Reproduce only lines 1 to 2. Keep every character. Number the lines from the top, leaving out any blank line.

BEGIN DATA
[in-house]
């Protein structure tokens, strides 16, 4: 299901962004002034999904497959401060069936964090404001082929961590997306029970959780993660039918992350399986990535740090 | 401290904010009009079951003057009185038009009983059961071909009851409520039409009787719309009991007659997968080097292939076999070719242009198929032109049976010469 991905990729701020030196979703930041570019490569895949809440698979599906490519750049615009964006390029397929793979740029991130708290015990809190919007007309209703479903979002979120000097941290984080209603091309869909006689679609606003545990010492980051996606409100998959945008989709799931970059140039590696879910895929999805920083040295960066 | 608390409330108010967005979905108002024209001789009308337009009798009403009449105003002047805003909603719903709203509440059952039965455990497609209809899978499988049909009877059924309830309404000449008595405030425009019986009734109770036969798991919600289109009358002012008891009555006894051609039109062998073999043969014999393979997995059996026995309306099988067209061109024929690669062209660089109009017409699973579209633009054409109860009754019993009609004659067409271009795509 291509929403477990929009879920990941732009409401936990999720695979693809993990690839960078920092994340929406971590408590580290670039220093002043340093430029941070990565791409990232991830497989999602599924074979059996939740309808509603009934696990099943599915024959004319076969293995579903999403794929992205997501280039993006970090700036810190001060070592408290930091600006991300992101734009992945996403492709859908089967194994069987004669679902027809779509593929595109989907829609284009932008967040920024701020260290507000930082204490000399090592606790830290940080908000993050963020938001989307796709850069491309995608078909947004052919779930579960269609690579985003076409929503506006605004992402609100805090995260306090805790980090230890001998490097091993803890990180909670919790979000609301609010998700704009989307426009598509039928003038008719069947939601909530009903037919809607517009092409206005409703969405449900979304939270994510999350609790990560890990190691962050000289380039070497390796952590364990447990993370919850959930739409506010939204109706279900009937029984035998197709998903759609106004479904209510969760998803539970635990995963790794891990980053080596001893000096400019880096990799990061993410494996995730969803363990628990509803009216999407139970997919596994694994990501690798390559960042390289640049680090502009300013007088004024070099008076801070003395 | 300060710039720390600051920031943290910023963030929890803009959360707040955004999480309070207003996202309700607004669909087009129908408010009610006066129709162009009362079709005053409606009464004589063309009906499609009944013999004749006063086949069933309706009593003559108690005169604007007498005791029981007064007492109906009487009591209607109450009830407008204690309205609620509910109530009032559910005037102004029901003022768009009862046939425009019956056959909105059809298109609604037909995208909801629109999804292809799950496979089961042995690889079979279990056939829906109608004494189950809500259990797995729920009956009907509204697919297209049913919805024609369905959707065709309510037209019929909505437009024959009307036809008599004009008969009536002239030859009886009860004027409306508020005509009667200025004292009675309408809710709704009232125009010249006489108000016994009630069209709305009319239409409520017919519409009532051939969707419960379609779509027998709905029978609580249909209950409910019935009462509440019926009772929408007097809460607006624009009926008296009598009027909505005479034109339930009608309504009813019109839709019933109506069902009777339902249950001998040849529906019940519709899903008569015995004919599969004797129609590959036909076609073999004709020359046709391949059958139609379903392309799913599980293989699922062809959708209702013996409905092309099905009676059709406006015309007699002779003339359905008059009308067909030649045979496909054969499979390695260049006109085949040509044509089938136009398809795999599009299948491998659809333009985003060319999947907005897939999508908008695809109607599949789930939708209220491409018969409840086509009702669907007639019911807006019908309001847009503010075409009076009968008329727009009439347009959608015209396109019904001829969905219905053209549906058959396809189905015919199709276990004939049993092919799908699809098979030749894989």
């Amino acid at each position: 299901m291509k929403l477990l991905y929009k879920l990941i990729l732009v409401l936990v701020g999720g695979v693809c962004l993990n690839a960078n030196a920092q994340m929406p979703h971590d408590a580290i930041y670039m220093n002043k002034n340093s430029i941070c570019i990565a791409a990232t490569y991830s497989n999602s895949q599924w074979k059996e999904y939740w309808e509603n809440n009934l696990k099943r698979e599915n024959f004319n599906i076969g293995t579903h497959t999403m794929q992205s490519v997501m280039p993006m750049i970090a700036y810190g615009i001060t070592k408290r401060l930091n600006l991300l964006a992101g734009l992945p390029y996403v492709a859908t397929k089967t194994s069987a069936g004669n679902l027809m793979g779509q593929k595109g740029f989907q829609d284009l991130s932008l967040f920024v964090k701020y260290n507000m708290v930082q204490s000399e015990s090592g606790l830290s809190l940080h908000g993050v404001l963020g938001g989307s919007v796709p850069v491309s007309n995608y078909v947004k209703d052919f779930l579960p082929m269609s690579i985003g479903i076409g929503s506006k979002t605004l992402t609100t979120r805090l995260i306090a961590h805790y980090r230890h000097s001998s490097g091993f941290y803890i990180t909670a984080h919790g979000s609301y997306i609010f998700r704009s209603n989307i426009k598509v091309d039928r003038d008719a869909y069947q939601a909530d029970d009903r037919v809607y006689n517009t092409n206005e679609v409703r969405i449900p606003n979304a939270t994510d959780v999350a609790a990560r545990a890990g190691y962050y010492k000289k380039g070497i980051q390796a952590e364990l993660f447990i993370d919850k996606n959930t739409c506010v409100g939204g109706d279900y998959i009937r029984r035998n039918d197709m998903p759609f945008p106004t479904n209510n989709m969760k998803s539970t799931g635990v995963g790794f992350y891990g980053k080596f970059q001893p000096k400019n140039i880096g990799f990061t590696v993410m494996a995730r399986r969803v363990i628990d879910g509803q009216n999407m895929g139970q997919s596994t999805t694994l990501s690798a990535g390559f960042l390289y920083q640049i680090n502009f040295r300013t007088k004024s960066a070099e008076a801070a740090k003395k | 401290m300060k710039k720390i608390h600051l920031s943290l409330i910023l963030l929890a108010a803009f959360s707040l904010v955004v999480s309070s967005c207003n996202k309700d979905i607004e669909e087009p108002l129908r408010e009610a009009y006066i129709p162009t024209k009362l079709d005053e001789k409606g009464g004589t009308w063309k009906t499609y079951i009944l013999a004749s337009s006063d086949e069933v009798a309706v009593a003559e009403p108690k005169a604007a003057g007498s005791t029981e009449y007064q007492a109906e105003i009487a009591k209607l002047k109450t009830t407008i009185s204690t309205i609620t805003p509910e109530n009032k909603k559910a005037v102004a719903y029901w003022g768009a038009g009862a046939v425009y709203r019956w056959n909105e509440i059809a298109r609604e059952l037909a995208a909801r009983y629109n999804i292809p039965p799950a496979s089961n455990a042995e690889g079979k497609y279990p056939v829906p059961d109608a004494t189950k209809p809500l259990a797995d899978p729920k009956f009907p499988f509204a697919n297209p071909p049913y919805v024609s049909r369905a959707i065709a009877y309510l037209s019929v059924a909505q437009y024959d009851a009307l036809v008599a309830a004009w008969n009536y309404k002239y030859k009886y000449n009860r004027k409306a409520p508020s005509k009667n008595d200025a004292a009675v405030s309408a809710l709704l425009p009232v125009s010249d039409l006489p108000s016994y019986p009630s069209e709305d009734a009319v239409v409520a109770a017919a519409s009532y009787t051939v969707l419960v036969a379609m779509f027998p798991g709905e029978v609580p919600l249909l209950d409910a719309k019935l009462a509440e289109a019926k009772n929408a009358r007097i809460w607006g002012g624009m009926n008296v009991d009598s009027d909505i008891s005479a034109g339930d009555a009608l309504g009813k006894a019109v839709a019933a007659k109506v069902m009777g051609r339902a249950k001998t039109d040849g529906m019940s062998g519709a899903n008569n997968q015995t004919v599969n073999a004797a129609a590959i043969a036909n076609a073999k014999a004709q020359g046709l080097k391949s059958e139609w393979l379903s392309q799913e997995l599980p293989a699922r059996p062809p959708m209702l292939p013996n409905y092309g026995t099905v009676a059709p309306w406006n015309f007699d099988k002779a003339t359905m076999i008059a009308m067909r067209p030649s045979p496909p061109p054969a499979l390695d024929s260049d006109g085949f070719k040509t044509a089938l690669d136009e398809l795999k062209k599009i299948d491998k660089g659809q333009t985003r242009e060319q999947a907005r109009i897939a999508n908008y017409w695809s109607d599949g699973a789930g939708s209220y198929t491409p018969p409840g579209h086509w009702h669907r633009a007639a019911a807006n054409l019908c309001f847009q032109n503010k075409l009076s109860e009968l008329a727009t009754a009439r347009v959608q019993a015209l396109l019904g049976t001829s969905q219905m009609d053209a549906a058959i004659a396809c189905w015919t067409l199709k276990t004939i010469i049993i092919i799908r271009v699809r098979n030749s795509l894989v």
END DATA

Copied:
[in-house]
């Protein structure tokens, strides 16, 4: 299901962004002034999904497959401060069936964090404001082929961590997306029970959780993660039918992350399986990535740090 | 401290904010009009079951003057009185038009009983059961071909009851409520039409009787719309009991007659997968080097292939076999070719242009198929032109049976010469 991905990729701020030196979703930041570019490569895949809440698979599906490519750049615009964006390029397929793979740029991130708290015990809190919007007309209703479903979002979120000097941290984080209603091309869909006689679609606003545990010492980051996606409100998959945008989709799931970059140039590696879910895929999805920083040295960066 | 608390409330108010967005979905108002024209001789009308337009009798009403009449105003002047805003909603719903709203509440059952039965455990497609209809899978499988049909009877059924309830309404000449008595405030425009019986009734109770036969798991919600289109009358002012008891009555006894051609039109062998073999043969014999393979997995059996026995309306099988067209061109024929690669062209660089109009017409699973579209633009054409109860009754019993009609004659067409271009795509 291509929403477990929009879920990941732009409401936990999720695979693809993990690839960078920092994340929406971590408590580290670039220093002043340093430029941070990565791409990232991830497989999602599924074979059996939740309808509603009934696990099943599915024959004319076969293995579903999403794929992205997501280039993006970090700036810190001060070592408290930091600006991300992101734009992945996403492709859908089967194994069987004669679902027809779509593929595109989907829609284009932008967040920024701020260290507000930082204490000399090592606790830290940080908000993050963020938001989307796709850069491309995608078909947004052919779930579960269609690579985003076409929503506006605004992402609100805090995260306090805790980090230890001998490097091993803890990180909670919790979000609301609010998700704009989307426009598509039928003038008719069947939601909530009903037919809607517009092409206005409703969405449900979304939270994510999350609790990560890990190691962050000289380039070497390796952590364990447990993370919850959930739409506010939204109706279900009937029984035998197709998903759609106004479904209510969760998803539970635990995963790794891990980053080596001893000096400019880096990799990061993410494996995730969803363990628990509803009216999407139970997919596994694994990501690798390559960042390289640049680090502009300013007088004024070099008076801070003395 | 300060710039720390600051920031943290910023963030929890803009959360707040955004999480309070207003996202309700607004669909087009129908408010009610006066129709162009009362079709005053409606009464004589063309009906499609009944013999004749006063086949069933309706009593003559108690005169604007007498005791029981007064007492109906009487009591209607109450009830407008204690309205609620509910109530009032559910005037102004029901003022768009009862046939425009019956056959909105059809298109609604037909995208909801629109999804292809799950496979089961042995690889079979279990056939829906109608004494189950809500259990797995729920009956009907509204697919297209049913919805024609369905959707065709309510037209019929909505437009024959009307036809008599004009008969009536002239030859009886009860004027409306508020005509009667200025004292009675309408809710709704009232125009010249006489108000016994009630069209709305009319239409409520017919519409009532051939969707419960379609779509027998709905029978609580249909209950409910019935009462509440019926009772929408007097809460607006624009009926008296009598009027909505005479034109339930009608309504009813019109839709019933109506069902009777339902249950001998040849529906019940519709899903008569015995004919599969004797129609590959036909076609073999004709020359046709391949059958139609379903392309799913599980293989699922062809959708209702013996409905092309099905009676059709406006015309007699002779003339359905008059009308067909030649045979496909054969499979390695260049006109085949040509044509089938136009398809795999599009299948491998659809333009985003060319999947907005897939999508908008695809109607599949789930939708209220491409018969409840086509009702669907007639019911807006019908309001847009503010075409009076009968008329727009009439347009959608015209396109019904001829969905219905053209549906058959396809189905015919199709276990004939049993092919799908699809098979030749894989």